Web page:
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Pirez, Miguel Camara; Steele, Heather; Reese, Sven ORCID logoORCID: https://orcid.org/0000-0002-4605-9791 and Kölle, Sabine (5. October 2020): Bovine sperm-oviduct interactions are characterized by specific sperm behaviour, ultrastructure and tubal reactions which are impacted by sex sorting. In: Scientific Reports, Vol. 10, No. 16522 [PDF, 7MB]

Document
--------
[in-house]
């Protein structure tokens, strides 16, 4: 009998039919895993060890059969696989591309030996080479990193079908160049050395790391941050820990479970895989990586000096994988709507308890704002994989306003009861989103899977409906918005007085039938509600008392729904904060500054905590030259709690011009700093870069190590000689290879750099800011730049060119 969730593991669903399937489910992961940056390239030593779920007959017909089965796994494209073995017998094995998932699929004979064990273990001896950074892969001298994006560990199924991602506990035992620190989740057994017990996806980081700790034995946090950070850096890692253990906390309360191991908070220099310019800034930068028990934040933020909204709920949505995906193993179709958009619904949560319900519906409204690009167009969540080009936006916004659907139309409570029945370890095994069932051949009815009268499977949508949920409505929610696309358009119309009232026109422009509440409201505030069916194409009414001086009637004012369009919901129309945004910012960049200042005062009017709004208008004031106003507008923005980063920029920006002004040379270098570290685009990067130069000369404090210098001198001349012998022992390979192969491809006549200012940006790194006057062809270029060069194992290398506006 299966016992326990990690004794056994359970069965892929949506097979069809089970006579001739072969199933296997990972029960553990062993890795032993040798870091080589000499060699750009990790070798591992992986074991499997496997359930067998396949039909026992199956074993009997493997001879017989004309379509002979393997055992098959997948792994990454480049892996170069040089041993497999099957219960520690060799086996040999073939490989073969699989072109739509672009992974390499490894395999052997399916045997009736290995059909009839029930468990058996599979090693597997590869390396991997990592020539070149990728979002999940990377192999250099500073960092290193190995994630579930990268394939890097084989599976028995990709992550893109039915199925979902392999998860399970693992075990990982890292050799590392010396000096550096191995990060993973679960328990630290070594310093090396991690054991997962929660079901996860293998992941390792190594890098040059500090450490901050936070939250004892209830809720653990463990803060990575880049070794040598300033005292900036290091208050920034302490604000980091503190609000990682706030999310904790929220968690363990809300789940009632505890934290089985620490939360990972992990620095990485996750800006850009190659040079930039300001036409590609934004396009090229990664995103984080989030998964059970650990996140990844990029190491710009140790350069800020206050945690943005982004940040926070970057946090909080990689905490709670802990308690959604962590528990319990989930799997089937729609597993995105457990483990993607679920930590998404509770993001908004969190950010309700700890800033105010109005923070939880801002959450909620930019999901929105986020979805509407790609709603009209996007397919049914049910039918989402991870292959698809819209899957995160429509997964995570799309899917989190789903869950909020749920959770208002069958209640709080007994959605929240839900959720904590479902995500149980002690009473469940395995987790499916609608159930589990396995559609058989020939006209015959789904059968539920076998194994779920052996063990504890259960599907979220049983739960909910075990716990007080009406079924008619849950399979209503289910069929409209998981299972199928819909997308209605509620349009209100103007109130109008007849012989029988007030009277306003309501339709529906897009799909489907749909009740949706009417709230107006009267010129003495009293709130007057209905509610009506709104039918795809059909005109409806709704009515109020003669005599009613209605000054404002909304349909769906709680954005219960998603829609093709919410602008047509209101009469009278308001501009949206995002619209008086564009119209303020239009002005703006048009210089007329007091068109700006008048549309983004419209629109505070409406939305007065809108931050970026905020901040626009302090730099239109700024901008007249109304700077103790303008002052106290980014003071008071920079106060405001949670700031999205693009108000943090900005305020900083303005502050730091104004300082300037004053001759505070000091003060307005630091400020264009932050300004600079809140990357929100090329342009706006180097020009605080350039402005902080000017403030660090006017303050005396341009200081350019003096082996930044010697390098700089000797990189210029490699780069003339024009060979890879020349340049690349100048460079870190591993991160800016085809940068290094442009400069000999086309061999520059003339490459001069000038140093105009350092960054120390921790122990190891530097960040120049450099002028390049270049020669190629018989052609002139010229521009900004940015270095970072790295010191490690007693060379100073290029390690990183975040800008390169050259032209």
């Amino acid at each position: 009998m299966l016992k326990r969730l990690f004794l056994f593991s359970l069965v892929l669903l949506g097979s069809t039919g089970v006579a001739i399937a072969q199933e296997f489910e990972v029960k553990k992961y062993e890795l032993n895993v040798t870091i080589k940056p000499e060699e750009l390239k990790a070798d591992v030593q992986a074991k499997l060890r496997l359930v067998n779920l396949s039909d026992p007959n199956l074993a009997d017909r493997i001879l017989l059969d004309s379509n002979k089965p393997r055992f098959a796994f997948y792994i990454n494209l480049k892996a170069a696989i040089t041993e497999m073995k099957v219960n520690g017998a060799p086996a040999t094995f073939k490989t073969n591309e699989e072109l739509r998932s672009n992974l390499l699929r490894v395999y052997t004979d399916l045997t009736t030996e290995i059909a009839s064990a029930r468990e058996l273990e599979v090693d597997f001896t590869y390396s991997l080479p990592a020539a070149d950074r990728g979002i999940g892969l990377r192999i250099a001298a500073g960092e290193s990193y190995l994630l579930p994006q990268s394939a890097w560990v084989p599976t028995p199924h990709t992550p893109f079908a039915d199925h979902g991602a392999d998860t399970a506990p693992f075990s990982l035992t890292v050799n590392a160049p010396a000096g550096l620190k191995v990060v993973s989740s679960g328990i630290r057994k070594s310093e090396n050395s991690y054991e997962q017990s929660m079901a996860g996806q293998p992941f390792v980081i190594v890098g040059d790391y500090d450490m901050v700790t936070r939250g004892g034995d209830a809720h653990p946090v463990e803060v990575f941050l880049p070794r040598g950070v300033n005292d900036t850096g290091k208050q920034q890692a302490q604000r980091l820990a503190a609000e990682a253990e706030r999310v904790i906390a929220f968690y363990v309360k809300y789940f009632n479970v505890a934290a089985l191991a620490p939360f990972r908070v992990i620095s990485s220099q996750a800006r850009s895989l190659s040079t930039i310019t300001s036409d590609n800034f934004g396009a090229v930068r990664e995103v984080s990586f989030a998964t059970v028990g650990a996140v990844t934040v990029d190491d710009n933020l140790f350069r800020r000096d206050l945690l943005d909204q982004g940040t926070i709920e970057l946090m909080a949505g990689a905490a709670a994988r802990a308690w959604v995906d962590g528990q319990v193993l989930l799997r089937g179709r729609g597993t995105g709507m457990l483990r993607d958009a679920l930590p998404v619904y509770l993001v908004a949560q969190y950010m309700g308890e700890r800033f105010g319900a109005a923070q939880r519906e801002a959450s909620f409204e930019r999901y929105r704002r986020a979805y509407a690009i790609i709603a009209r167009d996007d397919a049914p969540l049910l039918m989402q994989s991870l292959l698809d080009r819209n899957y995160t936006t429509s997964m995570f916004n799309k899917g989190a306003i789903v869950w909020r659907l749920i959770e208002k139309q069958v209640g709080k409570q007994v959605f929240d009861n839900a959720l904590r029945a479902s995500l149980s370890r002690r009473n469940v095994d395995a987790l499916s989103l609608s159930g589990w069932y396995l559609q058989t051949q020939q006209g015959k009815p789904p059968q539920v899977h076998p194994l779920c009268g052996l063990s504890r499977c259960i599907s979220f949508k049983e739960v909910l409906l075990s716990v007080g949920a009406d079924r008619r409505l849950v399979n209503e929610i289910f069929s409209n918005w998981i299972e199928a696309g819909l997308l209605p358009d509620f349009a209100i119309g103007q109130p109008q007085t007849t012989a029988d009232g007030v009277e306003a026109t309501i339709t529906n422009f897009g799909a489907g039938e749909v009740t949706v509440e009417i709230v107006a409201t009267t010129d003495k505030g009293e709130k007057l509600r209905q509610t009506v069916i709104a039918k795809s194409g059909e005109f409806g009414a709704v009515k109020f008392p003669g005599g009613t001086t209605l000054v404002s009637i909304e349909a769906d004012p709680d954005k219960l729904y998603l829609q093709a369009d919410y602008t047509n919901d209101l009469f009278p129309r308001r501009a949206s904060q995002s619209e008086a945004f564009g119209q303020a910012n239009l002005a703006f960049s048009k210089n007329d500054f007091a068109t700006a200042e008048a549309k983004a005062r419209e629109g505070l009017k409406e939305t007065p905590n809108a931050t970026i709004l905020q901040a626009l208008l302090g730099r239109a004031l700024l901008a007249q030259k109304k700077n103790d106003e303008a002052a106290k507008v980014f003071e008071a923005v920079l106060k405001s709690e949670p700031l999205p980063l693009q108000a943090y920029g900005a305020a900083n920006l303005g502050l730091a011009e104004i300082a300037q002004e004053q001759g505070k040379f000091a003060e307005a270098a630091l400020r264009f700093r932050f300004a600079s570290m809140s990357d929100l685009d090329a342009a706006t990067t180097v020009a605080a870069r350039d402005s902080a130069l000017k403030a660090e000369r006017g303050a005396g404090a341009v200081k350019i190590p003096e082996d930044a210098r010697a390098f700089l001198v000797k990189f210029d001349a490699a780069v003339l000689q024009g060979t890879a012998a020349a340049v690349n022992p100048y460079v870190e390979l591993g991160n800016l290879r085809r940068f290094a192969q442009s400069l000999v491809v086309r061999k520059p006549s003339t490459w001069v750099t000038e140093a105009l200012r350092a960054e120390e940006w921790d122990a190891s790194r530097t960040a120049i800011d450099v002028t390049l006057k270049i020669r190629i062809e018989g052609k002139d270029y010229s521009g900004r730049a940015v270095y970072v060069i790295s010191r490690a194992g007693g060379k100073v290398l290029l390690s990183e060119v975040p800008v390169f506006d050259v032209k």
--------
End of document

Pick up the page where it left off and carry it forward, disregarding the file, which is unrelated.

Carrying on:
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To date sperm-oviduct interactions have largely been investigated under in vitro conditions. Therefore we set out to characterize the behaviour of bovine spermatozoa within the sperm reservoir under near in vivo conditions and in real-time using a novel live cell imaging technology and a newly established fluorescent sperm binding assay. Sperm structure and tubal reactions after sperm binding were analysed using scanning and transmission electron microscopy and histochemistry. As a model to specify the impact of stress on sperm-oviduct interactions, frozen-thawed conventional and sex-sorted spermatozoa from the same bulls (n = 7) were co-incubated with oviducts obtained from cows immediately after slaughter. Our studies revealed that within the oviductal sperm reservoir agile (bound at a tangential angle of about 30°, actively beating undulating tail), lagging (bound at a lower angle, reduced tail movement), immotile (absence of tail movement) and hyperactivated (whip-like movement of tail) spermatozoa occur, the prevalence of which changes in a time-dependent pattern. After formation of the sperm reservoir, tubal ciliary beat frequency is significantly increased (p = 0.022) and the epithelial cells show increased activity of endoplasmic reticula. After sex sorting, spermatozoa occasionally display abnormal movement patterns characterized by a 360° rotating head and tail. Sperm binding in the oviduct is significantly reduced (p = 0.008) following sexing. Sex-sorted spermatozoa reveal deformations in the head, sharp bends in the tail and a significantly increased prevalence of damaged mitochondria (p < 0.001). Our results imply that the oviductal cells specifically react to the binding of spermatozoa, maintaining sperm survival within the tubal reservoir. The sex-sorting process, which is associated with mechanical, chemical and time stress, impacts sperm binding to the oviduct and mitochondrial integrity affecting sperm motility and function.

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